As you can see, I am not a vintage obsessed guy. False, I am.

HOWEVER šŸ˜€ I do in general like old guitars, not just old but aging, so not necessarily vintage.

Just as a well-read classic book has tatty pages, old guitars have the appeal of something I call ā€œplayedā€.

Well, supposedly they have been played. Although thatā€™s not always the case (some have been stored under a bed) I make sure ā€“ when looking at older guitars ā€“ that theyā€™re battered, dirty, or possibly cracked somewhere.

All this means that theyā€™ve been loved a bit, desired and used. I like this because it is a sort of additional guarantee that the guitar sounds good ā€“ or sounded good ā€“ and felt good to someone. Therefore, me likes!

Thatā€™s the case with this 1993 Korina, almost 20 years old, so relatively recent SG.

The irony is, back in 1993 ā€“ when I still sucked nuts at guitar playing ā€“ I bought one just like this. I canā€™t remember what number it was out of 500, but I had one.

The color and ā€œpancakeā€ fashion (itā€™s made of different layers of wood) had caught my attention, even back then when I knew nothing, or very little, about guitars.

These were made from Korina ā€“ a supposedly protected African wood. Hereā€™s Gibsonā€™s own claim:

ā€œThis guitar follows in the tradition of the 50ā€²s era Gibson Explorer and flying V guitars with its beautiful Korina wood body and neck. This African hardwood is renowned for its resonant acoustical properties that impart this SG with amazing sustain and great string definition. Itā€™s very well balanced and light, weighing in at 6.6 lbsā€.

Unfortunately I sold it almost immediately after purchasing itā€¦ā€¦..

The memory of that guitar has haunted me for years, especially since Iā€™ve started to know and understand more about guitars. Iā€™d always thought that that SG had sounded well.

So, when I eventually saw another one on eGay, I went for it.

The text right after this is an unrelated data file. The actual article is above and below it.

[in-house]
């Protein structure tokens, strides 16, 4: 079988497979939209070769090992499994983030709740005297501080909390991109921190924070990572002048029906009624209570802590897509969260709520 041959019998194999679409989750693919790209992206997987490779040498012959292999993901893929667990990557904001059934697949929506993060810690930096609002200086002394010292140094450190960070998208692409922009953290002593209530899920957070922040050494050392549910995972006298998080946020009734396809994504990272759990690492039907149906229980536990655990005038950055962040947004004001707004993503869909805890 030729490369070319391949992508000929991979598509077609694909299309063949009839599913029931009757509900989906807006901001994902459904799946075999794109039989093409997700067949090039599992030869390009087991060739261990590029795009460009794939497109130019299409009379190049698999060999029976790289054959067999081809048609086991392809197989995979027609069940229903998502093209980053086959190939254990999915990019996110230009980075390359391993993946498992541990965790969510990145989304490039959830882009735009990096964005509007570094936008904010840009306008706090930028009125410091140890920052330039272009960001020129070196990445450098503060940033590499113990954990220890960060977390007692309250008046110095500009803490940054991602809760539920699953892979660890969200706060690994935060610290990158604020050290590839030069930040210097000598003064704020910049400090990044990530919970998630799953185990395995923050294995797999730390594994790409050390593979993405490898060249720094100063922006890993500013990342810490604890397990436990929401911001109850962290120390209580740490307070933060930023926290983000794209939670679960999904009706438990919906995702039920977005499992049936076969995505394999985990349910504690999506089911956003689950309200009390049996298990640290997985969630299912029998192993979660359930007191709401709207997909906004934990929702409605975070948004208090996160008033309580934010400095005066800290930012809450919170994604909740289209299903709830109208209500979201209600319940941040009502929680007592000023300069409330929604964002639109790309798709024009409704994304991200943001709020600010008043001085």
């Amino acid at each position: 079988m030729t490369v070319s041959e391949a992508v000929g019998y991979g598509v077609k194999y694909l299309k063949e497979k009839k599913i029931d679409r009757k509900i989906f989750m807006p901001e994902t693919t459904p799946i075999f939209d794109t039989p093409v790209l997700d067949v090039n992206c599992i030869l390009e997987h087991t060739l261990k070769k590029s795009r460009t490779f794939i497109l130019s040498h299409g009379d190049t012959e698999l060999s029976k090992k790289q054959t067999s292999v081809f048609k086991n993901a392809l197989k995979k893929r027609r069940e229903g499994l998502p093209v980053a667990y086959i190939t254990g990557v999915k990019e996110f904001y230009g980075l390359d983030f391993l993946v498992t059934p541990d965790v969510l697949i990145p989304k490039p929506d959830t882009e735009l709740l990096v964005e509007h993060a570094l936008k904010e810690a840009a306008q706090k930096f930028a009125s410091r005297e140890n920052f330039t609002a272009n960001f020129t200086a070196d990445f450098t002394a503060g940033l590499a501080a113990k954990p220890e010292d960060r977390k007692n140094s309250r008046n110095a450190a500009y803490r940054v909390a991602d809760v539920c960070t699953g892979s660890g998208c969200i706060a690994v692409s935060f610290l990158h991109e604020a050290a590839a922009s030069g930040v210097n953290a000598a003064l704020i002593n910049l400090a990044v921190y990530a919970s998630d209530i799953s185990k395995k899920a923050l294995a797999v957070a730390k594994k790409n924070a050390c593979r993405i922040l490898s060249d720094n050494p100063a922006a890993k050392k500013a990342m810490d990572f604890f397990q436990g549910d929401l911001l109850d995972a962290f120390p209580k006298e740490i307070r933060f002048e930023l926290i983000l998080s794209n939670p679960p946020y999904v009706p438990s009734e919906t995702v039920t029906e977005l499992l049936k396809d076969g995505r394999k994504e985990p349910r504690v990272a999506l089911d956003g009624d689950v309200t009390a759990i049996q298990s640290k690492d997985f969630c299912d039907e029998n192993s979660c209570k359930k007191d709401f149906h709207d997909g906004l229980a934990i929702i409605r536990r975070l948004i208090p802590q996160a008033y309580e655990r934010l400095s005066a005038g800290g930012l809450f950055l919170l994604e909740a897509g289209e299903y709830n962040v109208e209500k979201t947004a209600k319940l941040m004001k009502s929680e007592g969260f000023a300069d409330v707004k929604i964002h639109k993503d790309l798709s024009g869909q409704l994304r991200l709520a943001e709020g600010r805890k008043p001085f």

This one arrived in the condition you see here, except that the neck was bent like an arch because the guy who had it before me used piano strings instead of guitar strings (just kidding, but heā€™d used huge strings!).

I had to set it up myself and now itā€™s virtually perfect, with super low action, no buzz and good resonance and tone.

The only thing that still bothers me is the wiring. I think these are wired (i.e. the internal circuitry and the way the pickups and switch selector and connected) following the modern method.

Instead, I prefer the ā€™50s style of wiring which basically lets you clean up the guitar as you roll the volume down, however the guitar still remains bright in tone, not muddy at all. So possibly Iā€™ll have to modify the circuitry, Will update you here, watch this space.

Oh, and By The Way, when I found out that Angus has one (with which heā€™d used to record the album ā€œBallBreakerā€ ā€“ this picture is in fact a BallBreaker studio Angus guitar rig image, i.e. he is one of the 500 owners of these), that helped me pull the trigger!


Body details



Adaptation By Robert Taylor

Note of the author for the more ā€˜particularā€™ reader: these articles on SoloDallasā€™ gear are not intended to be egotistical, neither am I intending to show off. They are for passion, documentation/information and sharing pleasure with those who have a similar interest. Thanks for your trust and understanding, SD